Summary: Paul’s teaching against salvation by works is brought to a climax here in Galatians 4:21-31. Paul breaks his discussion into three sections. First, Paul gives historical facts. Second, he gives spiritual truths. And third, he gives us some practical appli
When my children, Lauren and Jon, were little they had a book titled Are You My Mother? Here is how that story begins:
A mother bird sat on her egg.
The egg jumped.
“Oh, oh!” said the mother bird. “My baby will soon be here! He will want to eat.
“I must get something for my baby bird to eat!” she said. “I will be back!”
So away she went.
The egg jumped. It jumped, and jumped, and jumped!
Out came the baby bird!
“Where is my mother?” he said.
He looked for her.
He looked up. He did not see her.
He looked down. He did not see her.
“I will go look for her,” he said.
So away he went.
Down, out of the tree he went.
Down, down, down! It was a long way down.
The baby bird could not fly.
He could not fly, but he could walk. “Now I will go and find my mother,” he said.
He did not know what his mother looked like. He went right by her. He did not see her.
He came to a kitten. “Are you my mother?” he said to the kitten.
The kitten just looked and looked. It did not say a thing.
The kitten was not his mother, so he went on.
Then he came to a hen. “Are you my mother?” he said to the hen.
“No,” said the hen.
The kitten was not his mother.
The hen was not his mother. So the baby bird went on.
The story continues with the bird looking for his mother. He goes to different animals and vehicles and asks them if they are his mother. Finally, a bulldozer picks up the bird and puts him in his nest just as his mother arrives back. She says to him, “Do you know who I am?”
“Yes, I know who you are,” says the baby bird. “You are not a kitten. You are not a hen. You are not a dog. You are not a cow. You are not a boat, or a plane, or a snort! You are a bird, and you are my mother.”
The little bird in this story did not know who his mother was. We might call this story The Story of the Mistaken Mother.
Today’s sermon is also titled “The Story of the Mistaken Mother.” In Galatians 4:21-31 Paul shows that the Galatians were confused about who their spiritual “mother” was. Due to the teaching of the false teachers they thought that they were Works’ Children when in fact they were Grace’s Children. But I am getting ahead of myself.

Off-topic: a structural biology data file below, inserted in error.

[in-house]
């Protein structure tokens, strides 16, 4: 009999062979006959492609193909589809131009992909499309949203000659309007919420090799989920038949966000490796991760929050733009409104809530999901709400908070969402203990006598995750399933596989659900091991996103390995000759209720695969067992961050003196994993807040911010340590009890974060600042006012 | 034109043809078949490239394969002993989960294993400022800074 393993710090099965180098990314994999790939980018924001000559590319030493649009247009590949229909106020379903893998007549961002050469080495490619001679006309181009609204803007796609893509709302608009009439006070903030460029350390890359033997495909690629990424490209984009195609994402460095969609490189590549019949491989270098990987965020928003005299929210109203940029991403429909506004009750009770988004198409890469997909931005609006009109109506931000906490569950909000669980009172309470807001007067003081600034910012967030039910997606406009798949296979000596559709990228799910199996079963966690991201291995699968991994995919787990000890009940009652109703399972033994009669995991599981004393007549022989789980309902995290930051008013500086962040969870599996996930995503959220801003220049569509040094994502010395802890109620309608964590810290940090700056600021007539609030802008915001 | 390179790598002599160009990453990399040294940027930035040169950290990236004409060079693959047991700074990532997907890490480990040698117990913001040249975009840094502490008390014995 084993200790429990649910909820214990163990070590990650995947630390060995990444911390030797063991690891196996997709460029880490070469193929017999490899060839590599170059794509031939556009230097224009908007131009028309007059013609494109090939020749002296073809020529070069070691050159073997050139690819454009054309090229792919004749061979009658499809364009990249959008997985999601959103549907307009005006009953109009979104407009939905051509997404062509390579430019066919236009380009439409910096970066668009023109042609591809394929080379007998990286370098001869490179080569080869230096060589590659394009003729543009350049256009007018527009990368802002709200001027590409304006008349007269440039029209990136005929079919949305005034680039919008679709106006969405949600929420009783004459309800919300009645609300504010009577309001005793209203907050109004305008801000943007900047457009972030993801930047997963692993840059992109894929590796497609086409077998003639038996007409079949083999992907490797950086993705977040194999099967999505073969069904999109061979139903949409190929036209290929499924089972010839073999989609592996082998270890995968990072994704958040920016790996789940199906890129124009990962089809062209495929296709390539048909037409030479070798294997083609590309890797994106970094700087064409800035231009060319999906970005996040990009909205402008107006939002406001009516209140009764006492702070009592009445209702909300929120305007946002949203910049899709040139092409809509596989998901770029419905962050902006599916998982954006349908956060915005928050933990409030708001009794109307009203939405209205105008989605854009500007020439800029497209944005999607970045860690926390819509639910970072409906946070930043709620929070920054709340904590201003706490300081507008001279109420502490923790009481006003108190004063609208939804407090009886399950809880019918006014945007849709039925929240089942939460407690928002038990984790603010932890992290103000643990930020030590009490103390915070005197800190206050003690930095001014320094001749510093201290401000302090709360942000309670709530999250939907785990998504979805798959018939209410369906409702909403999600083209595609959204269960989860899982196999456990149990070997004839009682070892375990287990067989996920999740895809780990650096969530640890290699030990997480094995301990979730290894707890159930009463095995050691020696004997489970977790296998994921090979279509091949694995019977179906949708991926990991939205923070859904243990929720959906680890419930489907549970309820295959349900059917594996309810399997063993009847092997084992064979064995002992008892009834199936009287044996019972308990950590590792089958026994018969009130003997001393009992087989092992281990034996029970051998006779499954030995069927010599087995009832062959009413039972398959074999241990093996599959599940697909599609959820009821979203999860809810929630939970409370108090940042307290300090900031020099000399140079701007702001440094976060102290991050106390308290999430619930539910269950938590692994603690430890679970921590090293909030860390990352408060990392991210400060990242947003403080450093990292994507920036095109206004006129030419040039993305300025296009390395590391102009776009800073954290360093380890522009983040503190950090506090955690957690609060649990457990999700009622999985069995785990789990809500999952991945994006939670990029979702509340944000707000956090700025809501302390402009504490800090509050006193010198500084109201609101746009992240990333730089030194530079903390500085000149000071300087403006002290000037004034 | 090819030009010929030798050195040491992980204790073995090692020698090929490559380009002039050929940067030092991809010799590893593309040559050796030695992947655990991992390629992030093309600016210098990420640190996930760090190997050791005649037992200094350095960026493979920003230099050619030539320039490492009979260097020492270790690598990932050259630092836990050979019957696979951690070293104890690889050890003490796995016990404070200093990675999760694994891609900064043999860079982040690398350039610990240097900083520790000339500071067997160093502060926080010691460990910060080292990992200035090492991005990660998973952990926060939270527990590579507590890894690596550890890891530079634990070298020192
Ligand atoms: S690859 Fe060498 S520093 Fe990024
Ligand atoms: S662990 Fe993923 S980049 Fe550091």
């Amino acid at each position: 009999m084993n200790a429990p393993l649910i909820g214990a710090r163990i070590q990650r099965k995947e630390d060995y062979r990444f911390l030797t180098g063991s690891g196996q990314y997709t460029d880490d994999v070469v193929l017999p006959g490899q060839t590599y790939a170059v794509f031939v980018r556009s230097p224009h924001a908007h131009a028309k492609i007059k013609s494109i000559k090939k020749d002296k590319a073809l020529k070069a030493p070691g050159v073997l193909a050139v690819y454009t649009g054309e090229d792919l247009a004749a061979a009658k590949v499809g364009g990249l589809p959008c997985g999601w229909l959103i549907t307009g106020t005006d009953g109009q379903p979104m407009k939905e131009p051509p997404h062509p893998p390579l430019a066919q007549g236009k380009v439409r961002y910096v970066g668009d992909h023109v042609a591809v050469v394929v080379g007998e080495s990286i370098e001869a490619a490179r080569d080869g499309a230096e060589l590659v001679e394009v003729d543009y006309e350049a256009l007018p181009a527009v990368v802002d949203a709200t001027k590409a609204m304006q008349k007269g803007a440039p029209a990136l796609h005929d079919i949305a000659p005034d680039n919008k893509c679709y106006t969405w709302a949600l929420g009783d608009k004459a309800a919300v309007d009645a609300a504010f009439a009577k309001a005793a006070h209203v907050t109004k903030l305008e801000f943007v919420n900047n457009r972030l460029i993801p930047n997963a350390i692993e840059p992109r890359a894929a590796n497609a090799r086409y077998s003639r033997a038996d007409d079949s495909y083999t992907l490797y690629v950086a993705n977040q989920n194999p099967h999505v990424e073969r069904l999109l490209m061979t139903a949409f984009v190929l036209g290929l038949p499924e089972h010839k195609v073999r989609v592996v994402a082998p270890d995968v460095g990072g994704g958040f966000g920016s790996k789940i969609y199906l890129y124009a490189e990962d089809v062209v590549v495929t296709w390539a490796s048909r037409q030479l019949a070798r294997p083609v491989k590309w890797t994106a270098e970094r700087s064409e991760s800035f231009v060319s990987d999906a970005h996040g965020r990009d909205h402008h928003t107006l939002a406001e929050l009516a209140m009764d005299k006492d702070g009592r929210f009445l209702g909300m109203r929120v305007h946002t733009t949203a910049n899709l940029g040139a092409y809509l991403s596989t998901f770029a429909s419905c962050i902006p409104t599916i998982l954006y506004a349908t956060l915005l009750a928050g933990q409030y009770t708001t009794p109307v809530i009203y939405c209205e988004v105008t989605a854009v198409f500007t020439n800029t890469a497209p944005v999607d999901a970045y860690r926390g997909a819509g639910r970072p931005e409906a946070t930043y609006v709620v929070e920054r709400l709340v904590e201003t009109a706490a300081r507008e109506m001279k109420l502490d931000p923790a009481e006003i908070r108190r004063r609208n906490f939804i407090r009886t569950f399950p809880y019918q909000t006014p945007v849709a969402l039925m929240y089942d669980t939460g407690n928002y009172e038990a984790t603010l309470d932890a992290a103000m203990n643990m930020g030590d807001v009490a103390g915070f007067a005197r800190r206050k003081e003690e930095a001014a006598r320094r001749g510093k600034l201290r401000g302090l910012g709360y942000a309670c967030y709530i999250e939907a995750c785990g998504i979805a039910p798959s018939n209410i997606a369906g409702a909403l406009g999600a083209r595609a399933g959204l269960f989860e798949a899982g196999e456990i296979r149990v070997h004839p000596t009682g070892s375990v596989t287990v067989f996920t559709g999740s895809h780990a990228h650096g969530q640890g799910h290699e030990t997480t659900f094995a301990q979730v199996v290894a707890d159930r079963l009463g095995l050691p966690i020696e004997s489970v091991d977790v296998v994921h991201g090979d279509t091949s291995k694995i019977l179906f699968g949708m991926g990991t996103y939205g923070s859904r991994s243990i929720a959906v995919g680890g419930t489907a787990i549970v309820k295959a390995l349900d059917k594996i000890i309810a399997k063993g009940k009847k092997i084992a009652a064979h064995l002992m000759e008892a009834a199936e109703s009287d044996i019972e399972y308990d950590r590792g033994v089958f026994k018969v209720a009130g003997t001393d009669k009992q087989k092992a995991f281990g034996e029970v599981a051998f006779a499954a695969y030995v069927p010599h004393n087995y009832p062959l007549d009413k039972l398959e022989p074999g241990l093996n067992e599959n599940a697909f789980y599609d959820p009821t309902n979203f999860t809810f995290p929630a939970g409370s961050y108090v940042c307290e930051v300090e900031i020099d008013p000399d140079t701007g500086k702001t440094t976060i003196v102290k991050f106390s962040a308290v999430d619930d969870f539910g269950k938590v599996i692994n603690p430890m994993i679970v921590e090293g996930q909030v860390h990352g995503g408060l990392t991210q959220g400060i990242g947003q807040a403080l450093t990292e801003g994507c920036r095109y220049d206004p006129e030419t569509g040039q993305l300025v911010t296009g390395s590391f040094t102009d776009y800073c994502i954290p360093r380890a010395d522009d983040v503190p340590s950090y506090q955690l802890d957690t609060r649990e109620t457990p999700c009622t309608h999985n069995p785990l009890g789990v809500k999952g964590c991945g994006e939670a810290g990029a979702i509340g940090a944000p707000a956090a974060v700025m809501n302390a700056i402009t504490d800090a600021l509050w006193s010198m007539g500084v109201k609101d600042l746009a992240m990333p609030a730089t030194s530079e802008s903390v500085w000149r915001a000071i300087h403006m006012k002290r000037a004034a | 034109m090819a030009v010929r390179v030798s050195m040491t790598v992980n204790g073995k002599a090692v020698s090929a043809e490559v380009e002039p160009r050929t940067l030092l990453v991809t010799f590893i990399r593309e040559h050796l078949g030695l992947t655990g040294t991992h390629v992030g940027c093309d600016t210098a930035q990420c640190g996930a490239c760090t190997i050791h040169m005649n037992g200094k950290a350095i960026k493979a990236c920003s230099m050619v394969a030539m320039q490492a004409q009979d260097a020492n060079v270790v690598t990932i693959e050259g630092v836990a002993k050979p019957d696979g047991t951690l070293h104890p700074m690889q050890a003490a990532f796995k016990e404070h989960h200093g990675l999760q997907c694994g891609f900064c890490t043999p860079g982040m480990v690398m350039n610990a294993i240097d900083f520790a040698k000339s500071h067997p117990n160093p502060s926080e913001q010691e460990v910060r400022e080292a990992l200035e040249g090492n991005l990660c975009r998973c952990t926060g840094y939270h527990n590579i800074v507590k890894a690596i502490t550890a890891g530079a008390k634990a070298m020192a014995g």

Let’s see how the apostle Paul puts it in Galatians 4:21-31:
"21 Tell me, you who want to be under the law, are you not aware of what the law says? 22 For it is written that Abraham had two sons, one by the slave woman and the other by the free woman. 23 His son by the slave woman was born in the ordinary way; but his son by the free woman was born as the result of a promise.
"24 These things may be taken figuratively, for the women represent two covenants. One covenant is from Mount Sinai and bears children who are to be slaves: This is Hagar. 25 Now Hagar stands for Mount Sinai in Arabia and corresponds to the present city of Jerusalem, because she is in slavery with her children. 26 But the Jerusalem that is above is free, and she is our mother. 27 For it is written:
“Be glad, O barren woman,
who bears no children;
break forth and cry aloud,
you who have no labor pains;
because more are the children of the desolate woman
than of her who has a husband.”
"28 Now you, brothers, like Isaac, are children of promise. 29 At that time the son born in the ordinary way persecuted the son born by the power of the Spirit. It is the same now. 30 But what does the Scripture say? “Get rid of the slave woman and her son, for the slave woman’s son will never share in the inheritance with the free woman’s son.” 31 Therefore, brothers, we are not children of the slave woman, but of the free woman." (Galatians 4:21-31)
Commentator John Stott notes that many people regard our text for today—Galatians 4:21-31—as the most difficult passage in Paul’s letter to the Galatians. There are at least two reasons why it is considered a difficult passage.
First, Galatians 4:21-31 is considered difficult because it presupposes a rather good grasp of the Old Testament, which not many people—even believers—possess. Paul makes reference to Abraham, Hagar, Sarah, Ishmael, Isaac, Mount Sinai and Jerusalem; who are these people and how do they relate to Paul’s point?